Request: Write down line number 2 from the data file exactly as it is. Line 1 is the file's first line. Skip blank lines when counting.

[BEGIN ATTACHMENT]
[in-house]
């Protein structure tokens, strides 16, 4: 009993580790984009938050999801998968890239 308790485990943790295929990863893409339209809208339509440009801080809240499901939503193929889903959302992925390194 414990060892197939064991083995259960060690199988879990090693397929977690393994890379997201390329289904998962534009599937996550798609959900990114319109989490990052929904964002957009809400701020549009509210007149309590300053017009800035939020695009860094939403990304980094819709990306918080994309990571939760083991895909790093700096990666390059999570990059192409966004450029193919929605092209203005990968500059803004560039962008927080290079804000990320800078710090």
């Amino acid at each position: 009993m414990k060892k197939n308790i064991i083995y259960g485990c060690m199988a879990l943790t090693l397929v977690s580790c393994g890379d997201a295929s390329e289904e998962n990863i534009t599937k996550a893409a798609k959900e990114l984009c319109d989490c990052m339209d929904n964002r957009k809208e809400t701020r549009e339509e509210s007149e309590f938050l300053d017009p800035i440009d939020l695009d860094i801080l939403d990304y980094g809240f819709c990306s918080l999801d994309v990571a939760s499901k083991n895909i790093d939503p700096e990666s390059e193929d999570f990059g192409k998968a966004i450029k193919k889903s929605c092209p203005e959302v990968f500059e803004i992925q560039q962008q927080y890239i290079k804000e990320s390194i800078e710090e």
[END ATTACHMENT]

């Protein structure tokens, strides 16, 4: 009993580790984009938050999801998968890239 308790485990943790295929990863893409339209809208339509440009801080809240499901939503193929889903959302992925390194 414990060892197939064991083995259960060690199988879990090693397929977690393994890379997201390329289904998962534009599937996550798609959900990114319109989490990052929904964002957009809400701020549009509210007149309590300053017009800035939020695009860094939403990304980094819709990306918080994309990571939760083991895909790093700096990666390059999570990059192409966004450029193919929605092209203005990968500059803004560039962008927080290079804000990320800078710090």